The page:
In my mind, the Old Testament model of theocracy doesn’t clearly correlate with the New Testament or Apostolic Church practices, or even the Patristics for that matter, which suggests that applying Old Testament concepts to Christian statecraft might be anachronistic or misguided. It’s true that the New Testament, written in a context where Christians were a religiously persecuted minority within a largely non-Christian empire, doesn’t clearly articulate a model of Christian governance, let alone advocate for a state church. Not so much as a whisper is heard, except to commend to the newly formed churches, their regional (godless heathen) governing authorities as “sent by God.”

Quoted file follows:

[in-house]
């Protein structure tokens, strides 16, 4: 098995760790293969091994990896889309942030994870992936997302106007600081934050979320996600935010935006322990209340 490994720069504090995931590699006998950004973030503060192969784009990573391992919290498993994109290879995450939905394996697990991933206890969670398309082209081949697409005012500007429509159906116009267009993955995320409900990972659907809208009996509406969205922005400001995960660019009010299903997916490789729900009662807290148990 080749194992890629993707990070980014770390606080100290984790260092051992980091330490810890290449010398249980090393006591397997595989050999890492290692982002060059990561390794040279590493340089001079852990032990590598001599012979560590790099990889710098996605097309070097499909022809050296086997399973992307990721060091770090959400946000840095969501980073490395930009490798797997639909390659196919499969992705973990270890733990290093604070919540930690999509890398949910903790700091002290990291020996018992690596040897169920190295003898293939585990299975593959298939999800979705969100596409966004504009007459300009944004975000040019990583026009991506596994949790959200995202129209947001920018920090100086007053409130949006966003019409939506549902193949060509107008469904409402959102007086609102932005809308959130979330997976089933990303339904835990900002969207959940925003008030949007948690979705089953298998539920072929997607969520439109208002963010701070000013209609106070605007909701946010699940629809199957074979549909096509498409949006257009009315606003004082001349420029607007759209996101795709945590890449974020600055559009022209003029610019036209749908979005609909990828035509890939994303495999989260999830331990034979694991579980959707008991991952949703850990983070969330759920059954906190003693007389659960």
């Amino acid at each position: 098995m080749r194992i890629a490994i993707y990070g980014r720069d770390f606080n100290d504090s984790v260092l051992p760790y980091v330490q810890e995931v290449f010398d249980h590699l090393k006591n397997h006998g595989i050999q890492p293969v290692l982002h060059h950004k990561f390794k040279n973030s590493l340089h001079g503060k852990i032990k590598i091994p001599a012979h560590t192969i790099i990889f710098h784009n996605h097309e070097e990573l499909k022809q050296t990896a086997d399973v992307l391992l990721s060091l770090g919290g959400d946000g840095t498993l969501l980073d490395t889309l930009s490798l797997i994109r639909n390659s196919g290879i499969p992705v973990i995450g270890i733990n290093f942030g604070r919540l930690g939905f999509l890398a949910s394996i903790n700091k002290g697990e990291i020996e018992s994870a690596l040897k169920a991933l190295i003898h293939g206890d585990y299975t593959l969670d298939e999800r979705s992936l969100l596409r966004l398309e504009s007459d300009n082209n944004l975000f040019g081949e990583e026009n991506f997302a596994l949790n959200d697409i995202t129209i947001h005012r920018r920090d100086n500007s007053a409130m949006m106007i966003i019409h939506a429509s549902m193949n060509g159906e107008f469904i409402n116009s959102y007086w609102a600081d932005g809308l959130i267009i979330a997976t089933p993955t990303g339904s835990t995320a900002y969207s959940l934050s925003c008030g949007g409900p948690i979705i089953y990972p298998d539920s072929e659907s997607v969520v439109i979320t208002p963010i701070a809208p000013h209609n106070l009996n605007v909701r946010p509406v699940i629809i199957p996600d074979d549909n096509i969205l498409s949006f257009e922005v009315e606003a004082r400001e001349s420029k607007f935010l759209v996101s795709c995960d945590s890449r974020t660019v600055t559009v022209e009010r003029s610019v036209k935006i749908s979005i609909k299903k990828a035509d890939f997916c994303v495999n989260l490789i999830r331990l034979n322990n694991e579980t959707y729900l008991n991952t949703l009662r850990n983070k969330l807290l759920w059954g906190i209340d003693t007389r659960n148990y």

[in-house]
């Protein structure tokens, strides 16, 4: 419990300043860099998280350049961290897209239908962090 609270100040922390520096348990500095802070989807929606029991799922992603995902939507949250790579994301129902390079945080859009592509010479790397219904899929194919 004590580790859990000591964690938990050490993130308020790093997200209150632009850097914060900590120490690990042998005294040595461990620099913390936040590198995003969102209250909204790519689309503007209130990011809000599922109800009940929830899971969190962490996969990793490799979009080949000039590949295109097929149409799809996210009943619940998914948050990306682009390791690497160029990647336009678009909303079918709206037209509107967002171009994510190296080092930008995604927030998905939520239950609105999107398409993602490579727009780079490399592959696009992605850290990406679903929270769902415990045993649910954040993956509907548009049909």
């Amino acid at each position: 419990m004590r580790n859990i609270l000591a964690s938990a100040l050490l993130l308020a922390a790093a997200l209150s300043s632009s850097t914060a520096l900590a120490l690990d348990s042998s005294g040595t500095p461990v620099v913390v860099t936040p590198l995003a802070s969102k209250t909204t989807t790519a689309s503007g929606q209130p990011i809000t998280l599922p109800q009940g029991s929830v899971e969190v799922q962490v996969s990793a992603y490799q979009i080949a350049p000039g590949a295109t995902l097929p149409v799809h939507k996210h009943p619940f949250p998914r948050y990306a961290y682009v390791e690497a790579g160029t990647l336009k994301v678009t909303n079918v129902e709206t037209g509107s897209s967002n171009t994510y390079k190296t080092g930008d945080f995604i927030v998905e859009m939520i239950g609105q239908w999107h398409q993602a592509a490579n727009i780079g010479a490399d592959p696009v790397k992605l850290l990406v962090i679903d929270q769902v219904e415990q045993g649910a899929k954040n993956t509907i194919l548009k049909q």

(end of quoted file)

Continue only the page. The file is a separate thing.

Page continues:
From my readings of history, it appears that the concept of a state church was inherited from the old Roman political system (before the Battle of Milvian Bridge in 312 A.D. and after 380 A.D.), rather than organically arising from the civil template of the Old Testament. Indeed, the structure of the early Christian Church was heavily influenced by Roman administrative scaffolding, and the concept of a state church only became feasible once Christianity became the state religion of the Roman Empire.
Jerrold Lewis | “The Establishment Principle” | June 16, 2023
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